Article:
To do this, we must first formalise what it means for two reward functions to be “close enough”. We have chosen to do this in terms of *equivalence relations*. That is, we assume that we have an equivalence relation on **R**, and that the learnt reward function is “close enough” to the true reward function if they are both in the same equivalence class. We use two equivalence classes; the first says that two reward functions are equivalent if they have the same optimal policies, and the second says that they are equivalent if they have the same ordering of policies. The first condition should be sufficient, if we are able to compute optimal policies. The second condition is much stronger, but may be more appropriate in cases where we cannot necessarily compute an optimal policy (which is the case in most complex environments).

Given this formal setup, we then provide necessary and sufficient conditions describing what types of misspecification each of the three standard behavioural models (ie optimality, Boltzmann-rationality, and causal entropy maximisation) are (or are not) robust to, given both of the equivalence relations. Moreover, we provide several formal tools and auxiliary results, which can be used to easily derive the misspecification robustness of new behavioural models, beyond the three that we consider directly in our work.

We find that the optimality model is highly sensitive to misspecification, that the Boltzmann-rational model is robust to at least moderate misspecification, and that the maximal causal entropy model lies somewhere between the two. For each of these three models, we provide necessary and sufficient conditions, describing their robustness: for the exact formal statement, we refer to the main paper. These results can be used to determine whether or not a given IRL method is robustly applicable in a given situation.

Interestingly, we find that none of the standard behavioural models are robust to a misspecified discount factor, or to misspecification of the model dynamics. This is somewhat surprising, since the discount factor is often selected somewhat arbitrarily, and since it can be hard to establish after the fact which discount value was used. It is less surprising that the model dynamics must be specified correctly, but it is still important to have established this formally.

We also derive necessary-and-sufficient conditions describing when two reward functions induce the same policy ordering (i.e., when they have the same pairwise preferences between all policies). We expect this result to be valuable, independently of our other results.

There are several ways to extend our work. First of all, we have been working with *equivalence relations*, where two reward functions are either equivalent or not. It would be interesting to instead consider *distance metrics* on **R**, such as e.g. EPIC (Gleave et al, 2020). This could make it possible to obtain results such as bounds on the *distance* between the true reward function and the learnt reward function, given various forms of misspecification. Alternatively, we could also look for alternative interesting equivalence relations, besides the two we consider in this work.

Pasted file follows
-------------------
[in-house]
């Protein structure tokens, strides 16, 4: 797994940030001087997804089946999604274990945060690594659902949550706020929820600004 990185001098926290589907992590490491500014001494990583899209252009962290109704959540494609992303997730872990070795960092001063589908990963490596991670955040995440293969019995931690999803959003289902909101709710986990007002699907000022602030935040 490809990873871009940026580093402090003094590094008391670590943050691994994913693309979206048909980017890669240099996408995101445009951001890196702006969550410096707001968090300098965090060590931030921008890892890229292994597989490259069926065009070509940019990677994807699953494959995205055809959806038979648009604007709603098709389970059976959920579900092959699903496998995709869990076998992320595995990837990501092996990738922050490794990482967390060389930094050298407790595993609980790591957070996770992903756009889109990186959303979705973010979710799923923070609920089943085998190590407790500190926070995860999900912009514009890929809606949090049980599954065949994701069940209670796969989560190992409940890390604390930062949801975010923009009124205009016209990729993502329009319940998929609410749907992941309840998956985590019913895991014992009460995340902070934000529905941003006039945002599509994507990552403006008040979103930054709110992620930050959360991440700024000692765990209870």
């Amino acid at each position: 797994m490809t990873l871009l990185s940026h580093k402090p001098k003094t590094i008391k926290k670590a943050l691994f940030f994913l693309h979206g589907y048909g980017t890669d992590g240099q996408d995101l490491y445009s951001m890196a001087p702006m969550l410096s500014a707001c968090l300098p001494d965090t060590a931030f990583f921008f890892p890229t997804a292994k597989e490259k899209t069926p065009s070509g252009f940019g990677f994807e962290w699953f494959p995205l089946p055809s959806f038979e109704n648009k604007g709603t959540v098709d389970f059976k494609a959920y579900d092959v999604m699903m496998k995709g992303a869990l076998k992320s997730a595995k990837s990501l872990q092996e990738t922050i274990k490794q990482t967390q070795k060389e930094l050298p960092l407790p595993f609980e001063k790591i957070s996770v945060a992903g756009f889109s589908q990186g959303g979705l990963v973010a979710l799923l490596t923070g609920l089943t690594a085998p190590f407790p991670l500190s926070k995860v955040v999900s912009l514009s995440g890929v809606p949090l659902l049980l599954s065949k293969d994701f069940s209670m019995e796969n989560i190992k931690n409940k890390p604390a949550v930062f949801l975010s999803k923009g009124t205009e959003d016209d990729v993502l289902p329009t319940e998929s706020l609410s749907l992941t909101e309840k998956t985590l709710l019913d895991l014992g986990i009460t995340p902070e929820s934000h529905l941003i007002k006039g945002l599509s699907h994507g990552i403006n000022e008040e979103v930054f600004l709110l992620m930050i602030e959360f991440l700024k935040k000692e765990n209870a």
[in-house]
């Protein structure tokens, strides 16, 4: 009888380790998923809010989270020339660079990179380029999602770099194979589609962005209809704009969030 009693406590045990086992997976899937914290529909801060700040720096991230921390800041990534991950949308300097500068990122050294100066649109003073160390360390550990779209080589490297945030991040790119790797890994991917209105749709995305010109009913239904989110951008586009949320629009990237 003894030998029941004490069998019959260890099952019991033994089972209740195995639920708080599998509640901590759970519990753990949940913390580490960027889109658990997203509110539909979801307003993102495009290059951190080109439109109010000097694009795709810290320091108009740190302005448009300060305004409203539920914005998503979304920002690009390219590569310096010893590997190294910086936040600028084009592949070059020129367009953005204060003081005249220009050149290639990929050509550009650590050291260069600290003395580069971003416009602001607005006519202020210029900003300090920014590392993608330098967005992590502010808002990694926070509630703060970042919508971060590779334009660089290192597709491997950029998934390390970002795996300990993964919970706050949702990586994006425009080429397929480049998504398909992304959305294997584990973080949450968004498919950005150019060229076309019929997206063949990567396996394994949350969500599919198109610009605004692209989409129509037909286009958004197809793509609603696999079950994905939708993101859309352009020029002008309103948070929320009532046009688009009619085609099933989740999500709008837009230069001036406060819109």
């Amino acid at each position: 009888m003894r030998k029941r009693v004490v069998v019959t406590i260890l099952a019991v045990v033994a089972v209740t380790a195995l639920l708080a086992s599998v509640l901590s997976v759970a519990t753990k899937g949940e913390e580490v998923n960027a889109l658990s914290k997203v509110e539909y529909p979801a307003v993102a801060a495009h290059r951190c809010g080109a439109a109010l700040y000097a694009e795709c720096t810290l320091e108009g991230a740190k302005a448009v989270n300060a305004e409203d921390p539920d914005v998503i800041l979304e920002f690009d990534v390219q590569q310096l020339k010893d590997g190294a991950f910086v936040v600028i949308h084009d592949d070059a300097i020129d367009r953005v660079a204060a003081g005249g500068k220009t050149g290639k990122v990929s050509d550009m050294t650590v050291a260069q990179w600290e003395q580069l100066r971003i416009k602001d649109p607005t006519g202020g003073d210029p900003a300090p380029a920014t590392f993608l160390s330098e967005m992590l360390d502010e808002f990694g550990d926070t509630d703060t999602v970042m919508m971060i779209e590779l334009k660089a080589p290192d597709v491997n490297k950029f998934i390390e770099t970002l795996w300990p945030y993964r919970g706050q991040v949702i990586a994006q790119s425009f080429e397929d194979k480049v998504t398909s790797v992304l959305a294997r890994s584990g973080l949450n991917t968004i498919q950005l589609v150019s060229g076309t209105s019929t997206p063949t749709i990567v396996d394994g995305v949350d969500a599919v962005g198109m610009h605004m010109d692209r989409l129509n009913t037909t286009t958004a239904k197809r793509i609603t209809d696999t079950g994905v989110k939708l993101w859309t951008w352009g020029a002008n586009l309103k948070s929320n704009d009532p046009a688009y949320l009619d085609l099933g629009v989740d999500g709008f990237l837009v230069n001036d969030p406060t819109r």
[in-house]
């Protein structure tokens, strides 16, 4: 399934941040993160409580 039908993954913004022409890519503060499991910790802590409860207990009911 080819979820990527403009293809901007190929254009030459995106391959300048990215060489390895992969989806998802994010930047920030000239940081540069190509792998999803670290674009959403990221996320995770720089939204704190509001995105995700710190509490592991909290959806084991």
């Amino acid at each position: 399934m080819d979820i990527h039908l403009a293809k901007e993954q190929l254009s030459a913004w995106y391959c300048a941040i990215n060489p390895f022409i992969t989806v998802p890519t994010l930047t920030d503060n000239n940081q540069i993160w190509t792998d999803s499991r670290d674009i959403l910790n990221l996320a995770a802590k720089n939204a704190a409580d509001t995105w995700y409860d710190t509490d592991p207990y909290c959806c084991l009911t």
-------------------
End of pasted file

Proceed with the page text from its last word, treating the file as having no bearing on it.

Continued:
We have studied the behaviour of algorithms in the limit of infinite data, under the assumption that this is similar to their behaviour in the case of finite but sufficiently large amounts of data. Therefore, another possible extension could be to more rigorously examine the properties of these models in the case of finite data.

Finally, our analysis primarily considers behavioural models that are currently most popular in the IRL literature. Another direction for extensions would be to broaden our analysis to larger classes of models. In particular, it would be interesting to analyse more realistic behavioural models, which incorporate e.g. prospect theory (Kahneman and Tversky 1979) or hyperbolic discounting.

J. Skalse and A. Abate, Misspecification in Inverse Reinforcement Learning, *37th AAAI Conference on Artificial Intelligence (AAAI)*, 2023.

Gleave, A.; Dennis, M. D.; Legg, S.; Russell, S.; and Leike, J. Quantifying Differences in Reward Functions. In *International Conference on Learning Representations*, 2021.

Kahneman, D.; and Tversky, A. Prospect Theory: An Analysis of Decision under Risk. *Econometrica*, 1979.

Orsini, M.; Raichuk, A.; Hussenot, L.; Vincent, D.; Dadashi, R.; Girgin, S.; Geist, M.; Bachem, O.; Pietquin, O.; and Andrychowicz, M. What Matters for Adversarial Imitation Learning? *Proceedings of the 35th International Conference on Neural Information Processing Systems,* 2021

Yamaguchi, S.; Naoki, H.; Ikeda, M.; Tsukada, Y.; Nakano, S.; Mori, I.; and Ishii, S. Identification of animal behavioral strategies by inverse reinforcement learning. *PLOS Computational Biology*, 2018.

This work won the AAAI-23 outstanding paper award.

tags: AAAI2023

Joar Skalse
is a DPhil student at Oxford University

Joar Skalse
is a DPhil student at Oxford University

Alessandro Abate
is Professor at the University of Oxford

Alessandro Abate
is Professor at the University of Oxford